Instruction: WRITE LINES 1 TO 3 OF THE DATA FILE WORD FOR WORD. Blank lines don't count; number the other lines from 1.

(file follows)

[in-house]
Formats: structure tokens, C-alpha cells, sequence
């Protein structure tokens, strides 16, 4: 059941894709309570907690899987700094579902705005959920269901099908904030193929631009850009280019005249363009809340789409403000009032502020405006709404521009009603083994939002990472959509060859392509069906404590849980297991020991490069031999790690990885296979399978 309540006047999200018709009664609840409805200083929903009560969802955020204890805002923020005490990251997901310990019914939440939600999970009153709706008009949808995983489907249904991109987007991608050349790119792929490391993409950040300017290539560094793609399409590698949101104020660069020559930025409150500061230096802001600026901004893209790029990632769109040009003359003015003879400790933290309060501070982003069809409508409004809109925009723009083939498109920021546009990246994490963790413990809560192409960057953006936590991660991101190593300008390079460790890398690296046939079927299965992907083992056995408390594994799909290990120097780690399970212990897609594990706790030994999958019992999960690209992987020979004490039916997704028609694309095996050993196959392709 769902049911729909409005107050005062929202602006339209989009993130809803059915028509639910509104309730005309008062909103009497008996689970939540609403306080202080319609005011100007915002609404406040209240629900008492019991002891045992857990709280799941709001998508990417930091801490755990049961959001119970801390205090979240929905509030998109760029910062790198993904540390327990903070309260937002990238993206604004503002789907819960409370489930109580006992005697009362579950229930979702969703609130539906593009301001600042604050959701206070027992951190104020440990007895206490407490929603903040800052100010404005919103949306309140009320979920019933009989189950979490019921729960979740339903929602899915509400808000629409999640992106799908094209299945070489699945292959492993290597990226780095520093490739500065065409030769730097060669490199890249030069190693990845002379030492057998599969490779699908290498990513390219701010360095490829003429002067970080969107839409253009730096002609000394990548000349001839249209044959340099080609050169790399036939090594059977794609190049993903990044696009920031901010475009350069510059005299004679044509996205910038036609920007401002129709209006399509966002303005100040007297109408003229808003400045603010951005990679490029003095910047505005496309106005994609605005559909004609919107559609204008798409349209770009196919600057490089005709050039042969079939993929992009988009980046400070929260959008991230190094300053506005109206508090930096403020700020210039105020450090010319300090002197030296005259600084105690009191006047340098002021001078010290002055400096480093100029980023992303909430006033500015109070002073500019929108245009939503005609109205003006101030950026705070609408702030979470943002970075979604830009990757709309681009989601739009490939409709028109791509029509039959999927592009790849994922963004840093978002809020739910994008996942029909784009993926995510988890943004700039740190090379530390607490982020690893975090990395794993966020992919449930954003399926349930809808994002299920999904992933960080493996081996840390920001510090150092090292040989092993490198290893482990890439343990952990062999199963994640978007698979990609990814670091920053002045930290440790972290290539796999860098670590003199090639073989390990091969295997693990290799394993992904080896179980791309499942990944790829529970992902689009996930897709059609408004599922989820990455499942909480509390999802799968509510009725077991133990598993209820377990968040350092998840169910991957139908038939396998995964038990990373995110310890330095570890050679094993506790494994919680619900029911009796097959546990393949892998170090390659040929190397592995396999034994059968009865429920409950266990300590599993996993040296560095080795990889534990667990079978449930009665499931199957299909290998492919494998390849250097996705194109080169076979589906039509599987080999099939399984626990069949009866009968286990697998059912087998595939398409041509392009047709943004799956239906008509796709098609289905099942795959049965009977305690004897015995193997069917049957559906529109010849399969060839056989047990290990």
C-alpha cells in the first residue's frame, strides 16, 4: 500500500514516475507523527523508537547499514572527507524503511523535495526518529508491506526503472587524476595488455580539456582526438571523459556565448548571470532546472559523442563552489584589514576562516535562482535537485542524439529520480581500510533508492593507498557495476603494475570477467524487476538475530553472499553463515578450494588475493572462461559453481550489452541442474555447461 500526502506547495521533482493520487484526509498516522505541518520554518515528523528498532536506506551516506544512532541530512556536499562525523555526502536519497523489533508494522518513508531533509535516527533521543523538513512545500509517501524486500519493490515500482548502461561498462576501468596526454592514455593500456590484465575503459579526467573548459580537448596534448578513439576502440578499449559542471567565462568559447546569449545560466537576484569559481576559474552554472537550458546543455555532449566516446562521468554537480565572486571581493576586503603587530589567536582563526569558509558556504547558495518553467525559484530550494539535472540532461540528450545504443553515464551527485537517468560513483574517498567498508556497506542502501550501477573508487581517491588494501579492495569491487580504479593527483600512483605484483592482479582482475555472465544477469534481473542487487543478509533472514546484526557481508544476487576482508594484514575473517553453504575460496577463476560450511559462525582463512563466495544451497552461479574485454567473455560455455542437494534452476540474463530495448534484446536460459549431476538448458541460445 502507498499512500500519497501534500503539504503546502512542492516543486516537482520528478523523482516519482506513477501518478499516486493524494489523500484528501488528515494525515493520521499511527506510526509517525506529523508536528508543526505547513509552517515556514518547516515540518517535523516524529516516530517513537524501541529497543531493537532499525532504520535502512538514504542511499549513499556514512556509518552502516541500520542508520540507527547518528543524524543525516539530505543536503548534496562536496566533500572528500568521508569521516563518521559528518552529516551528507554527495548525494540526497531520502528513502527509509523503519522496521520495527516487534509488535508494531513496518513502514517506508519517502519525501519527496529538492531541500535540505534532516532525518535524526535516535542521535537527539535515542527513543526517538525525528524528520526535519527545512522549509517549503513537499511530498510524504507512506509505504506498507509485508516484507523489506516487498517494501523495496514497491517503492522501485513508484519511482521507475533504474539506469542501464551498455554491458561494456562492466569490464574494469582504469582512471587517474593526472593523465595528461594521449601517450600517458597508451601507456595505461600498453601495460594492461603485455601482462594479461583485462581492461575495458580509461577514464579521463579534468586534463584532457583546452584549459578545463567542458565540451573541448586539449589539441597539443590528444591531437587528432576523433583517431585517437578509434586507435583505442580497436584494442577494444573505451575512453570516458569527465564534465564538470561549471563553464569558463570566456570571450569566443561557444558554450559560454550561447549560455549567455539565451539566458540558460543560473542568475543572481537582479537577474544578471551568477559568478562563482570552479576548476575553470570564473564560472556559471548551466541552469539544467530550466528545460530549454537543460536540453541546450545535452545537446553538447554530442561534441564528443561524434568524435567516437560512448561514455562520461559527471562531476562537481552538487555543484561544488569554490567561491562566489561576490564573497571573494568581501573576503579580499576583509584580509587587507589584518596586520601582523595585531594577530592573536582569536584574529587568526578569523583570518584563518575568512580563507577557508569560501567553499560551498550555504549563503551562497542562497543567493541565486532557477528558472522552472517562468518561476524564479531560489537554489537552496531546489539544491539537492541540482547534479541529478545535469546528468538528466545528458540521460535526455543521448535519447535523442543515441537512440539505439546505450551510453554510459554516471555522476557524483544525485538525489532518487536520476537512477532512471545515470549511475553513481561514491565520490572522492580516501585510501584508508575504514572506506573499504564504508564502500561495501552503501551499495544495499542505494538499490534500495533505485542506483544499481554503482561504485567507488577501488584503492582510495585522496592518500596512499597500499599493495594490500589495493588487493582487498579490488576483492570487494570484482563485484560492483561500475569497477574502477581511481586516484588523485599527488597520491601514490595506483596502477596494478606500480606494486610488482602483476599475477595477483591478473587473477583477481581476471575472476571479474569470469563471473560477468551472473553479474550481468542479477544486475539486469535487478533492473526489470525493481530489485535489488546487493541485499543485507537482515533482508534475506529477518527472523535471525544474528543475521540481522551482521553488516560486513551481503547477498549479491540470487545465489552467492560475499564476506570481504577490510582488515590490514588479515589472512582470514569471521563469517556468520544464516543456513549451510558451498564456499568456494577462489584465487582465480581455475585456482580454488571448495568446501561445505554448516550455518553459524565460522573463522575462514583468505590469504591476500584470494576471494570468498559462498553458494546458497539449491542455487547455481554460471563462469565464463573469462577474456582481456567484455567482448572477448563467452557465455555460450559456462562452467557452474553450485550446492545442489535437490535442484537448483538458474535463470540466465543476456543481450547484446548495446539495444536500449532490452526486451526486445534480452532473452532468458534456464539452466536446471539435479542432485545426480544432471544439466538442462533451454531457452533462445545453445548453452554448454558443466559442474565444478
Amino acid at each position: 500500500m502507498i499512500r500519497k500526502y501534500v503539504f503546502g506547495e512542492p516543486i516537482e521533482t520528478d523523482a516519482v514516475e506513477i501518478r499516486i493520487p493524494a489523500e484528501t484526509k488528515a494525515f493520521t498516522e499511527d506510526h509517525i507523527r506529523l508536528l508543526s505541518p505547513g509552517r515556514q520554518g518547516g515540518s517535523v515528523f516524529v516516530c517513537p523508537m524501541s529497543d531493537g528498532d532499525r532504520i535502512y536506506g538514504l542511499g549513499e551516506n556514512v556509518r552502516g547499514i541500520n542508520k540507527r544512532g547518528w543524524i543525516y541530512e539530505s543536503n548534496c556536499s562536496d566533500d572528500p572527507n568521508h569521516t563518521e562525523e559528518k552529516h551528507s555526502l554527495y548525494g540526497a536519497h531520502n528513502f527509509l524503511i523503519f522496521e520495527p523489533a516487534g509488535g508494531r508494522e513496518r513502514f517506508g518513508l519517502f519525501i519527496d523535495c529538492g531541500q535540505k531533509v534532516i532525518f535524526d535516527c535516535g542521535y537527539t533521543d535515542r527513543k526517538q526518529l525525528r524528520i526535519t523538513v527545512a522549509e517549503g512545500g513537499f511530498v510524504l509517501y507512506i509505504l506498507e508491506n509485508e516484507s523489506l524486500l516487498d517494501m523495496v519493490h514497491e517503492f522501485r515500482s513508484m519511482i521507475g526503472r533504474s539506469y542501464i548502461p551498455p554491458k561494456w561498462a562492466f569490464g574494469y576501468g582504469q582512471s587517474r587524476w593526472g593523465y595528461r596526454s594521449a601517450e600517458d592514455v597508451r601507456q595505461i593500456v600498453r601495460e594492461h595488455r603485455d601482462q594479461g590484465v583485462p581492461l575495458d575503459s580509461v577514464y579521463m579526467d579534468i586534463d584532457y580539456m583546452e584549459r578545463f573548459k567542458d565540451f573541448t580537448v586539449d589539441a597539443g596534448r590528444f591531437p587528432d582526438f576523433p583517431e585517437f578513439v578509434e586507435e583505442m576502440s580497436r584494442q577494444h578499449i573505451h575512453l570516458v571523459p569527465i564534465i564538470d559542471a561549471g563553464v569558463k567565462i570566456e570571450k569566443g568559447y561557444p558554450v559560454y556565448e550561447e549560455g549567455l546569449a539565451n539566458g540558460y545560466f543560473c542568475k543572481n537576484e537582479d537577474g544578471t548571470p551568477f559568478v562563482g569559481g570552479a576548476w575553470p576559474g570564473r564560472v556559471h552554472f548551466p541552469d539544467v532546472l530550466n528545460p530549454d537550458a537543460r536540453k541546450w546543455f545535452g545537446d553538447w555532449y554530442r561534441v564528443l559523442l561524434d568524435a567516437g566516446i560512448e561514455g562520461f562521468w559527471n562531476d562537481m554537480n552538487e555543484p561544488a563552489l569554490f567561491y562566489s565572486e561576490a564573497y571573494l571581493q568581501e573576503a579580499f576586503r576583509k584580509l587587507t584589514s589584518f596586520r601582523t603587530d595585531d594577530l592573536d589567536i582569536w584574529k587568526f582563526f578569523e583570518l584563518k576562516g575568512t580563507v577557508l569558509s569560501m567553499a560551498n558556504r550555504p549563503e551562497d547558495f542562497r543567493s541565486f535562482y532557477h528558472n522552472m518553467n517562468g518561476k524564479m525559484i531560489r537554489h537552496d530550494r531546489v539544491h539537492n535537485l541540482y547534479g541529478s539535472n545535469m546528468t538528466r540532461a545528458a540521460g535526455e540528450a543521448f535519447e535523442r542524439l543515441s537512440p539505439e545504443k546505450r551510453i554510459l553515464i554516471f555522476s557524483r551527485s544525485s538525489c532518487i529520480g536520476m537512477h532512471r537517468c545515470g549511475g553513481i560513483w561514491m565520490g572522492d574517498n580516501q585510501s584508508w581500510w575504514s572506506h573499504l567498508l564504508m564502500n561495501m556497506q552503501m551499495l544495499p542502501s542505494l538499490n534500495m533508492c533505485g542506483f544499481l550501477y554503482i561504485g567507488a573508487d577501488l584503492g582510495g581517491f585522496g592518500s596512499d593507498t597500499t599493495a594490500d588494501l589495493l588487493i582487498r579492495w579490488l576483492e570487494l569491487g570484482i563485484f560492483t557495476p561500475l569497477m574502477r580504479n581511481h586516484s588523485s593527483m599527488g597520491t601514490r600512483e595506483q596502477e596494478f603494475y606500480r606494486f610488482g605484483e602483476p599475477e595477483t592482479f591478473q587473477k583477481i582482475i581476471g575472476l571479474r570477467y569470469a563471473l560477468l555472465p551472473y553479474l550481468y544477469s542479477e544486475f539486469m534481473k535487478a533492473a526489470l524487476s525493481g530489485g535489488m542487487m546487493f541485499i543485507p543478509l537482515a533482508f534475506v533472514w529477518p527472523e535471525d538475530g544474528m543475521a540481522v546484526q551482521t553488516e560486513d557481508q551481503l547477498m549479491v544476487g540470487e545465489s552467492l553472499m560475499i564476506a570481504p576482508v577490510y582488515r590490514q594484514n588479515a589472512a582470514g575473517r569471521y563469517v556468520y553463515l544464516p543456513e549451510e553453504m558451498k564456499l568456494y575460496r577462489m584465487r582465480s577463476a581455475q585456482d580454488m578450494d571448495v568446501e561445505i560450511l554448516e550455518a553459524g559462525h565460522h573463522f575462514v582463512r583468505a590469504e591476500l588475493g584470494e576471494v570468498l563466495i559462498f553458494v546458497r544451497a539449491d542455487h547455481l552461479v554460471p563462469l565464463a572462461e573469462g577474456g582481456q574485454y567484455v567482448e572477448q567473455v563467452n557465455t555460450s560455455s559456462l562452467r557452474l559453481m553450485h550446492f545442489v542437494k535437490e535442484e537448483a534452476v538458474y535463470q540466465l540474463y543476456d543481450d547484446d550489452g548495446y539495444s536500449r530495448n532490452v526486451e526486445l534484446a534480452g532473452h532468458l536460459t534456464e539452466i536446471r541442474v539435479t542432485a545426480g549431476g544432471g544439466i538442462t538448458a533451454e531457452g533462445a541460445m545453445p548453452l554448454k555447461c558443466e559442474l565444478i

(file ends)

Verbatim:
[in-house]
Formats: structure tokens, C-alpha cells, sequence
């Protein structure tokens, strides 16, 4: 059941894709309570907690899987700094579902705005959920269901099908904030193929631009850009280019005249363009809340789409403000009032502020405006709404521009009603083994939002990472959509060859392509069906404590849980297991020991490069031999790690990885296979399978 309540006047999200018709009664609840409805200083929903009560969802955020204890805002923020005490990251997901310990019914939440939600999970009153709706008009949808995983489907249904991109987007991608050349790119792929490391993409950040300017290539560094793609399409590698949101104020660069020559930025409150500061230096802001600026901004893209790029990632769109040009003359003015003879400790933290309060501070982003069809409508409004809109925009723009083939498109920021546009990246994490963790413990809560192409960057953006936590991660991101190593300008390079460790890398690296046939079927299965992907083992056995408390594994799909290990120097780690399970212990897609594990706790030994999958019992999960690209992987020979004490039916997704028609694309095996050993196959392709 769902049911729909409005107050005062929202602006339209989009993130809803059915028509639910509104309730005309008062909103009497008996689970939540609403306080202080319609005011100007915002609404406040209240629900008492019991002891045992857990709280799941709001998508990417930091801490755990049961959001119970801390205090979240929905509030998109760029910062790198993904540390327990903070309260937002990238993206604004503002789907819960409370489930109580006992005697009362579950229930979702969703609130539906593009301001600042604050959701206070027992951190104020440990007895206490407490929603903040800052100010404005919103949306309140009320979920019933009989189950979490019921729960979740339903929602899915509400808000629409999640992106799908094209299945070489699945292959492993290597990226780095520093490739500065065409030769730097060669490199890249030069190693990845002379030492057998599969490779699908290498990513390219701010360095490829003429002067970080969107839409253009730096002609000394990548000349001839249209044959340099080609050169790399036939090594059977794609190049993903990044696009920031901010475009350069510059005299004679044509996205910038036609920007401002129709209006399509966002303005100040007297109408003229808003400045603010951005990679490029003095910047505005496309106005994609605005559909004609919107559609204008798409349209770009196919600057490089005709050039042969079939993929992009988009980046400070929260959008991230190094300053506005109206508090930096403020700020210039105020450090010319300090002197030296005259600084105690009191006047340098002021001078010290002055400096480093100029980023992303909430006033500015109070002073500019929108245009939503005609109205003006101030950026705070609408702030979470943002970075979604830009990757709309681009989601739009490939409709028109791509029509039959999927592009790849994922963004840093978002809020739910994008996942029909784009993926995510988890943004700039740190090379530390607490982020690893975090990395794993966020992919449930954003399926349930809808994002299920999904992933960080493996081996840390920001510090150092090292040989092993490198290893482990890439343990952990062999199963994640978007698979990609990814670091920053002045930290440790972290290539796999860098670590003199090639073989390990091969295997693990290799394993992904080896179980791309499942990944790829529970992902689009996930897709059609408004599922989820990455499942909480509390999802799968509510009725077991133990598993209820377990968040350092998840169910991957139908038939396998995964038990990373995110310890330095570890050679094993506790494994919680619900029911009796097959546990393949892998170090390659040929190397592995396999034994059968009865429920409950266990300590599993996993040296560095080795990889534990667990079978449930009665499931199957299909290998492919494998390849250097996705194109080169076979589906039509599987080999099939399984626990069949009866009968286990697998059912087998595939398409041509392009047709943004799956239906008509796709098609289905099942795959049965009977305690004897015995193997069917049957559906529109010849399969060839056989047990290990």